Example 2:

#include <iostream>
using namespace std;
class ClassA {
public:
	void set_a(int val);
	int get_a(void);

private:
	int a;
};
int ClassA::get_a(void) {
	return a;
}
void ClassA::set_a(int val) {
	a = val;
}
int main() {
	ClassA a;
	a.set_a(20); 
	cout << "Value of a is: " << a.get_a(); 
	return 0;
}

Output:

Here is a screenshot of the code:

Code Explanation:

  1. Include the iostream header file in our code to use its functions.
  2. Include the std namespace in our code to use its classes without calling it.
  3. Create a class named ClassA.
  4. Use the public access modifier to mark the class member to be created as publicly accessible.
  5. Create the function named set_a() that takes one integer value val.
  6. Create a function named get_a().
  7. Use the private access modifier to mark the class member to be created as privately accessible.
  8. Declare an integer variable named a.
  9. End of the class body.
  10. Use the class name and the scope resolution operator to access the function get_a(). We want to define what the function does when invoked.
  11. The function get_a() should return the value of variable a when invoked.
  12. End of the definition of the function get_a().
  13. Use the class name and the scope resolution operator to access the function set_a(). We want to define what the function does when invoked.
  14. Assigning the value of the variable val to variable a.
  15. End of definition of the function set_a().
  16. Call the main() function. The program logic should be added within the body of this function.
  17. Create an instance of ClassA and give it the name a.
  18. Use the above class instance and the function set_a() to assign a value of 20 to the variable a.
  19. Printing some text alongside the value of variable a on the console. The value of variable a is obtained by calling the get_a() function.
  20. The program must return value upon successful completion.
  21. End of the body of function main().

Example 3:

#include <iostream>
using namespace std;
class ParentClass {
protected:
	int value;
};
class ChildClass : public ParentClass {
public:
	void setId(int x) {
		value = x;
	}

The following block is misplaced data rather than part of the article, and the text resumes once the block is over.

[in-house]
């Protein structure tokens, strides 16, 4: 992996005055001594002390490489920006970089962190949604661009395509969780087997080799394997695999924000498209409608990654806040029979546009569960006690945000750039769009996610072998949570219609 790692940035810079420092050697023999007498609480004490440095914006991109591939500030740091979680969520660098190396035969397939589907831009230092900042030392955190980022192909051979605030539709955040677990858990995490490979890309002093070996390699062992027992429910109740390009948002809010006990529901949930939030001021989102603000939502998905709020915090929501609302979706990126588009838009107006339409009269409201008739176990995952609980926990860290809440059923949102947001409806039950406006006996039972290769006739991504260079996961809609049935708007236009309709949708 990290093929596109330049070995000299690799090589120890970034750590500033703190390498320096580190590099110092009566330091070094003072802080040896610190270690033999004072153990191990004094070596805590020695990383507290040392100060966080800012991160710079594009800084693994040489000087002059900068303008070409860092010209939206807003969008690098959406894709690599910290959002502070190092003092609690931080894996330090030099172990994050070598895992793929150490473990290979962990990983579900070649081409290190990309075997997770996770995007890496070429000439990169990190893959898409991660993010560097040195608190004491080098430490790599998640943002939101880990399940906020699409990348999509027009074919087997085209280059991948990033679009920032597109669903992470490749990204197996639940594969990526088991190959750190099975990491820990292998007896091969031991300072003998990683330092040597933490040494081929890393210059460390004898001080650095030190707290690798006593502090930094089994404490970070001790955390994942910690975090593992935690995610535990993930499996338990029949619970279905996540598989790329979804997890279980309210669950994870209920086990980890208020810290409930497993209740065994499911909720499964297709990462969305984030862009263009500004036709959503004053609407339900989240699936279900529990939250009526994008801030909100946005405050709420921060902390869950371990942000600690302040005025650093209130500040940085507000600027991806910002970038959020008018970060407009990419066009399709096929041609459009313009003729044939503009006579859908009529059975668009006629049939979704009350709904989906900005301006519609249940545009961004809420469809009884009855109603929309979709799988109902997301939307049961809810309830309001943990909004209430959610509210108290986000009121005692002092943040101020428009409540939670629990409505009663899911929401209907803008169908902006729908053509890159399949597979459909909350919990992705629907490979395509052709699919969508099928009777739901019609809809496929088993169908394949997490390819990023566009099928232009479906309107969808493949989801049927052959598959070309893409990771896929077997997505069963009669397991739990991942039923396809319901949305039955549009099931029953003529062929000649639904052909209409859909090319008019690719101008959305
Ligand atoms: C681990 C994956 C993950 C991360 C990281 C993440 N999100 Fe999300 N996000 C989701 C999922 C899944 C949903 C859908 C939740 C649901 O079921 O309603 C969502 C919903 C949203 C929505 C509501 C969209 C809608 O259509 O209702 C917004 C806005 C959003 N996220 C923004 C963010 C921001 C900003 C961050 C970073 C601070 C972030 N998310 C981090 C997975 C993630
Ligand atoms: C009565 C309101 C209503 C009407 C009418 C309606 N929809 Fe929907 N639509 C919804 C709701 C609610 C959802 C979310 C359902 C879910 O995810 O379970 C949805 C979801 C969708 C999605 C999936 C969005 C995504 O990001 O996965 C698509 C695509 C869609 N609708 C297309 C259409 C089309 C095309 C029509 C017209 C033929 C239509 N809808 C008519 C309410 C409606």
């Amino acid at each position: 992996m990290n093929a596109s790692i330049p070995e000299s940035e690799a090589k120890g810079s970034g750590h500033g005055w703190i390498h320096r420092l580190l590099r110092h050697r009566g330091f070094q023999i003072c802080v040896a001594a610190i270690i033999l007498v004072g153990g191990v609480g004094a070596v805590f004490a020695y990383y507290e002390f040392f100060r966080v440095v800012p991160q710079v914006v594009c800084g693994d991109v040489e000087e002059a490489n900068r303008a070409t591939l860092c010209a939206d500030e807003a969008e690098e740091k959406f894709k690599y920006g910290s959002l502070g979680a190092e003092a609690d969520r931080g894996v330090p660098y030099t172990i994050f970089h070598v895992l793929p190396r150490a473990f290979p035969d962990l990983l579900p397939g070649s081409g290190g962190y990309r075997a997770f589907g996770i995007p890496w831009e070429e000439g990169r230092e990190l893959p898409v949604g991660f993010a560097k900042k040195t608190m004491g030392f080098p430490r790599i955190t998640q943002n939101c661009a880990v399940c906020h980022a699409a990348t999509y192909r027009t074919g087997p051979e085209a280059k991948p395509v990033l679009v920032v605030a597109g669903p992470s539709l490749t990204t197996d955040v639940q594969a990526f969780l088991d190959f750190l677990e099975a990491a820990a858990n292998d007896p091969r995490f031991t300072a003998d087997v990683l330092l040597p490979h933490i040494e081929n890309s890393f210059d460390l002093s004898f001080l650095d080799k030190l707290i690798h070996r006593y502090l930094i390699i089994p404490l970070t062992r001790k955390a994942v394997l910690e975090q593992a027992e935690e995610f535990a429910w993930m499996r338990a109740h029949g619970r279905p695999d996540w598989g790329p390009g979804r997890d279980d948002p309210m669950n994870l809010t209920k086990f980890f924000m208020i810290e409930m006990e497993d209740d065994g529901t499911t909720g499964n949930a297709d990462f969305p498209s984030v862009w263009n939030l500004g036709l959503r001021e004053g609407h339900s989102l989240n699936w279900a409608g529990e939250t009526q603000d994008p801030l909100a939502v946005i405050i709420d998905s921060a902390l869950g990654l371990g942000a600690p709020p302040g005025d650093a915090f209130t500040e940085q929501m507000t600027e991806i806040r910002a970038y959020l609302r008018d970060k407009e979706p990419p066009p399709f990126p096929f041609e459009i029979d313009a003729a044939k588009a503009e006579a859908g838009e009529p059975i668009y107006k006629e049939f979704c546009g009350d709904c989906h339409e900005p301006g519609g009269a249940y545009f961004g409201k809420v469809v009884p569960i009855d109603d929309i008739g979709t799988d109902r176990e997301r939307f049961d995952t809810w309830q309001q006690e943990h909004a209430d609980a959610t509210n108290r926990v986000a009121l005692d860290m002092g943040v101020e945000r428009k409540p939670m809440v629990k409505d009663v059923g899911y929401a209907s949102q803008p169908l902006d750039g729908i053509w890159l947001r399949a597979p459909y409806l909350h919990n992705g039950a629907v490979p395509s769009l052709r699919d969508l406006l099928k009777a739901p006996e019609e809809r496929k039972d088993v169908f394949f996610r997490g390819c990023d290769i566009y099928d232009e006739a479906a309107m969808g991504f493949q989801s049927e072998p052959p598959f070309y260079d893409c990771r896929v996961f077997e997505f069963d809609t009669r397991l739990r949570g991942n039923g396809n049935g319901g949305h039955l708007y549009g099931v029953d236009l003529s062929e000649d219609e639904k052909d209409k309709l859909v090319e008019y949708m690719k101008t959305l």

void displayValue() {
	cout << "Value is: " << value << endl;
	}
};
int main() {
	ChildClass c;
	c.setId(21);
	c.displayValue();
	return 0;
}

Output:

Here is a screenshot of the code:

Code Explanation:

  1. Include the iostream header file in our code to use its functions.
  2. Include the std namespace in our code to use its classes without calling it.
  3. Create a class named ParentClass.
  4. Use the protected access modifier to mark the class member to be created as protected.
  5. Create an integer variable named value.
  6. End of the class body.
  7. Create a new class named ChildClass that inherits the ParentClass.
  8. Use the protected access modifier to mark the class member to be created as accessible to child classes.
  9. Create the function named setId() that takes one integer value x.
  10. Assigning the value of the variable x to the variable value.
  11. End of definition of the function setId().
  12. Create a function named displayValue().
  13. Print the value of the variable named value on the console alongside other text.
  14. End of the body of the function displayValue().
  15. End of the body of the class named ChildClass.
  16. Call the main() function. The program logic should be added within the body of this function.
  17. Create an instance of ChildClass and give it the name c.
  18. Use the above class instance and the function setId() to assign a value of 21 to the variable x.
  19. Use the above class instance to call the function named displayValue().
  20. The program must return value upon successful completion.
  21. End of the body of function main().

Class Member Functions

Functions help us manipulate data. Class member functions can be defined in two ways:

  • Inside the class definition
  • Outside the class definition

If a function is to be defined outside a class definition, we must use the scope resolution operator (::). This should be accompanied by the class and function names.

Example 2:

#include <iostream>
#include <string>
using namespace std;
class Guru99
{
public:
	string tutorial_name;
	int id;
	void printname();
	void printid()
	{
		cout << "Tutorial id is: "<< id;
	}
};
void Guru99::printname()
{
	cout << "Tutorial name is: " << tutorial_name;
}
int main() {
	Guru99 guru99;
	guru99.tutorial_name = "C++";
	guru99.id = 1001;
	guru99.printname();
	cout << endl;
	guru99.printid();
	return 0;
}

Output:

Here is a screenshot of the code:

Code Explanation:

  1. Include the iostream header file in our program to use its functions.
  2. Include the string header file in our program to use its functions.